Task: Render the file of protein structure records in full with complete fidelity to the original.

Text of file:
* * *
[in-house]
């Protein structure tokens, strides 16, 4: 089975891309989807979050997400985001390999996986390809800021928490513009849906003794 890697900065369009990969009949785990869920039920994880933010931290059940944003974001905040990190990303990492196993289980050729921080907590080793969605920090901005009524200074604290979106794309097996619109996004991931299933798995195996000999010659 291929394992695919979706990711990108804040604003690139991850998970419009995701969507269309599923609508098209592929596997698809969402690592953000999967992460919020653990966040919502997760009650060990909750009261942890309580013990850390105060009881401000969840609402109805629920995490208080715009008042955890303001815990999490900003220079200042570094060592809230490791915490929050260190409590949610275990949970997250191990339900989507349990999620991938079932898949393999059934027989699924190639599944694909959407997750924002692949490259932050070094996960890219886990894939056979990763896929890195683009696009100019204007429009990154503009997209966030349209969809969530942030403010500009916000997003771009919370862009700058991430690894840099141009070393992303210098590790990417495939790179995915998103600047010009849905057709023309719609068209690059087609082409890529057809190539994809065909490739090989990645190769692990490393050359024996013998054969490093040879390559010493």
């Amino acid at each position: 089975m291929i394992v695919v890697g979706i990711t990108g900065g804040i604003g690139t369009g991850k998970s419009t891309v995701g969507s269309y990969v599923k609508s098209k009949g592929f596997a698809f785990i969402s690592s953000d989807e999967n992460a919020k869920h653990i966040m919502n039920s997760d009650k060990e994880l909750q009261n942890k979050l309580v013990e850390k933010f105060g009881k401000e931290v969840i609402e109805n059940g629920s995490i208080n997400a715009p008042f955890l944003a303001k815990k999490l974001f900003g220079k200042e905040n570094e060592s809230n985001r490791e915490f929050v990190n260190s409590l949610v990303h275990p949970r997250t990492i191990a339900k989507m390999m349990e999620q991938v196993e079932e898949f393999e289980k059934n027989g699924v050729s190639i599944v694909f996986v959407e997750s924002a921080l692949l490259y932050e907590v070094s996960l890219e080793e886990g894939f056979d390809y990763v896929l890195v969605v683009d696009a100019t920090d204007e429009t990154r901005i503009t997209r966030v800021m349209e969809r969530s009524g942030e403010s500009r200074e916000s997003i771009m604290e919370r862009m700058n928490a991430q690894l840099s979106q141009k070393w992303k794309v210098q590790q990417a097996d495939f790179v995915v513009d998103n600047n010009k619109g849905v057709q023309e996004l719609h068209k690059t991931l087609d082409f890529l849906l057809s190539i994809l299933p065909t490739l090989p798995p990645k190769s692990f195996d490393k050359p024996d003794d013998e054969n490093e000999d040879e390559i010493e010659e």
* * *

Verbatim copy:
[in-house]
């Protein structure tokens, strides 16, 4: 089975891309989807979050997400985001390999996986390809800021928490513009849906003794 890697900065369009990969009949785990869920039920994880933010931290059940944003974001905040990190990303990492196993289980050729921080907590080793969605920090901005009524200074604290979106794309097996619109996004991931299933798995195996000999010659 291929394992695919979706990711990108804040604003690139991850998970419009995701969507269309599923609508098209592929596997698809969402690592953000999967992460919020653990966040919502997760009650060990909750009261942890309580013990850390105060009881401000969840609402109805629920995490208080715009008042955890303001815990999490900003220079200042570094060592809230490791915490929050260190409590949610275990949970997250191990339900989507349990999620991938079932898949393999059934027989699924190639599944694909959407997750924002692949490259932050070094996960890219886990894939056979990763896929890195683009696009100019204007429009990154503009997209966030349209969809969530942030403010500009916000997003771009919370862009700058991430690894840099141009070393992303210098590790990417495939790179995915998103600047010009849905057709023309719609068209690059087609082409890529057809190539994809065909490739090989990645190769692990490393050359024996013998054969490093040879390559010493």
């Amino acid at each position: 089975m291929i394992v695919v890697g979706i990711t990108g900065g804040i604003g690139t369009g991850k998970s419009t891309v995701g969507s269309y990969v599923k609508s098209k009949g592929f596997a698809f785990i969402s690592s953000d989807e999967n992460a919020k869920h653990i966040m919502n039920s997760d009650k060990e994880l909750q009261n942890k979050l309580v013990e850390k933010f105060g009881k401000e931290v969840i609402e109805n059940g629920s995490i208080n997400a715009p008042f955890l944003a303001k815990k999490l974001f900003g220079k200042e905040n570094e060592s809230n985001r490791e915490f929050v990190n260190s409590l949610v990303h275990p949970r997250t990492i191990a339900k989507m390999m349990e999620q991938v196993e079932e898949f393999e289980k059934n027989g699924v050729s190639i599944v694909f996986v959407e997750s924002a921080l692949l490259y932050e907590v070094s996960l890219e080793e886990g894939f056979d390809y990763v896929l890195v969605v683009d696009a100019t920090d204007e429009t990154r901005i503009t997209r966030v800021m349209e969809r969530s009524g942030e403010s500009r200074e916000s997003i771009m604290e919370r862009m700058n928490a991430q690894l840099s979106q141009k070393w992303k794309v210098q590790q990417a097996d495939f790179v995915v513009d998103n600047n010009k619109g849905v057709q023309e996004l719609h068209k690059t991931l087609d082409f890529l849906l057809s190539i994809l299933p065909t490739l090989p798995p990645k190769s692990f195996d490393k050359p024996d003794d013998e054969n490093e000999d040879e390559i010493e010659e």